Companies exist to make money for the owners and shareholders, and they’ll often do it at the expense of basic morality and common sense. That’s why the rise and fall of Tumblr is so perplexing. Verizon has announced that it’s selling the blogging platform to Automatic, the owner of WordPress for a mere $3 million. Just a few years ago, the site was worth $1.1 billion. That means under the stewardship of Yahoo and Verizon, Tumblr has lost a whopping 99.8 percent of its value.
How can a web property go from being worth more than Facebook paid for Instagram to (comparatively) worthless? Tumblr was one of the early, high-profile acquisitions by Yahoo after former Googler Marissa Mayer took the helm. The first hit to Tumblr’s value came just three years after the 2013 acquisition. Yahoo announced its advertising sales on Tumblr in 2016 fell far short of expectations, and it wrote down $712 million of Tumblr’s value.
Things continued to worsen for Yahoo across the board until Verizon acquired the company in 2017, cutting Mayer loose. Both Yahoo and Tumblr ended up under Verizon’s Oath subsidiary. Verizon left Tumblr alone for more than a year, and then someone realized there was (gasp) porn on the site.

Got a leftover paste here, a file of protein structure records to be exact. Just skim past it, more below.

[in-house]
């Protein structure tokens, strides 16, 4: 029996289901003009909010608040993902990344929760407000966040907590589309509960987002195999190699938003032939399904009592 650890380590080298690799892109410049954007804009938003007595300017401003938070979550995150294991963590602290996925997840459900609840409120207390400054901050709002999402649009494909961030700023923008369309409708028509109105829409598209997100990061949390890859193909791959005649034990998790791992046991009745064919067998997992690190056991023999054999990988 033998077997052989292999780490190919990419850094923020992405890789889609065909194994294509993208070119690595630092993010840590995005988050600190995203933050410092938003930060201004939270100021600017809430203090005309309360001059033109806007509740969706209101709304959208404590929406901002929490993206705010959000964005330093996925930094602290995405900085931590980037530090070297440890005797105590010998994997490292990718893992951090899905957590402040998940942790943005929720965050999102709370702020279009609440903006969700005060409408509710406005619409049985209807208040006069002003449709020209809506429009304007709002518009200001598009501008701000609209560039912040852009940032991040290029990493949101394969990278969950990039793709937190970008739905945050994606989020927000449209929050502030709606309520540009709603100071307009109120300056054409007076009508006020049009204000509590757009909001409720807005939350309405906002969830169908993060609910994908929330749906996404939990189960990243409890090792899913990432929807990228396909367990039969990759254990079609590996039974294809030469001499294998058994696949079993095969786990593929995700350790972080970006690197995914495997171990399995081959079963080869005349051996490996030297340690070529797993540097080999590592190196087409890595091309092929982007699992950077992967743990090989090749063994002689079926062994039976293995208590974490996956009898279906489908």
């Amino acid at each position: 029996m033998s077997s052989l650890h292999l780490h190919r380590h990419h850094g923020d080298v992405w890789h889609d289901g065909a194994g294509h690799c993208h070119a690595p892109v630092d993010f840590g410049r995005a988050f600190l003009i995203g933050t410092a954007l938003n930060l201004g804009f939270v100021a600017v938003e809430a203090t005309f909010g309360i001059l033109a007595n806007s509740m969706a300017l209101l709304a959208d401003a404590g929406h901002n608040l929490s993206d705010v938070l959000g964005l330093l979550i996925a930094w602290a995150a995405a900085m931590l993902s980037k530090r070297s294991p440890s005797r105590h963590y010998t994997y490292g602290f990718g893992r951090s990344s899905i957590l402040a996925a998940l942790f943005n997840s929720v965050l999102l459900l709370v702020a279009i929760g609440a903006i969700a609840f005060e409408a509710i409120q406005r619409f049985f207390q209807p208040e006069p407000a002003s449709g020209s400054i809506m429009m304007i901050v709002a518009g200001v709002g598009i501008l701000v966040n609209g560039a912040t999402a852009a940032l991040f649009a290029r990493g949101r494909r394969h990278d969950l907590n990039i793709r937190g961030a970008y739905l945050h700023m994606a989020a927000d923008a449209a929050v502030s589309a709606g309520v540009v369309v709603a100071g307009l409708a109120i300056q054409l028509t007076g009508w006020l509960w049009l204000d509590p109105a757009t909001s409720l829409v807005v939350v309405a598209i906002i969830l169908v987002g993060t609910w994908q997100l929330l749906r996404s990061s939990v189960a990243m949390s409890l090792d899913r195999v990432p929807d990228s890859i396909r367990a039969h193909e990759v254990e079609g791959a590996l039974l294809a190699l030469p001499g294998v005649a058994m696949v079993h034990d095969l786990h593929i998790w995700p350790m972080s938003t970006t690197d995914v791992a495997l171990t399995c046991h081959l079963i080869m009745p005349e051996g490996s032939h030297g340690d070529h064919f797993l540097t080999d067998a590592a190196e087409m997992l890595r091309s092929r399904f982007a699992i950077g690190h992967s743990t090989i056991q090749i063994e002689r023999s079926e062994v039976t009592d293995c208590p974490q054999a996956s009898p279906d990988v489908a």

Tumblr has long acted as a safe haven for people who wanted to post saucy pictures, as well as members of the LGBTQ community who wanted to speak frankly about their sexuality. The site’s lax moderation policies allowed this content to proliferate over the course of years. Verizon was, apparently, uncomfortable with hosting adult content, so it announced a blanket ban earlier this year. Purging all that content drove away users and dropped Tumblr’s value to almost nothing.
Automatic isn’t going to be Tumblr’s savior, based on statements from CEO Matt Mullenweg. Verizon’s ban on adult content will stand, but the service won’t be folded into WordPress. The two sites may begin sharing more features over time — Tumblr could get some more advanced editing tools from WordPress, and WordPress could adopt some of the mobile-focused features of Tumblr.
So, any remaining Tumblr users won’t have to migrate to WordPress pages, at least for now. Who knows what the future will bring? If nothing else, Tumblr’s domain is worth money, and Automatic got that for a pittance.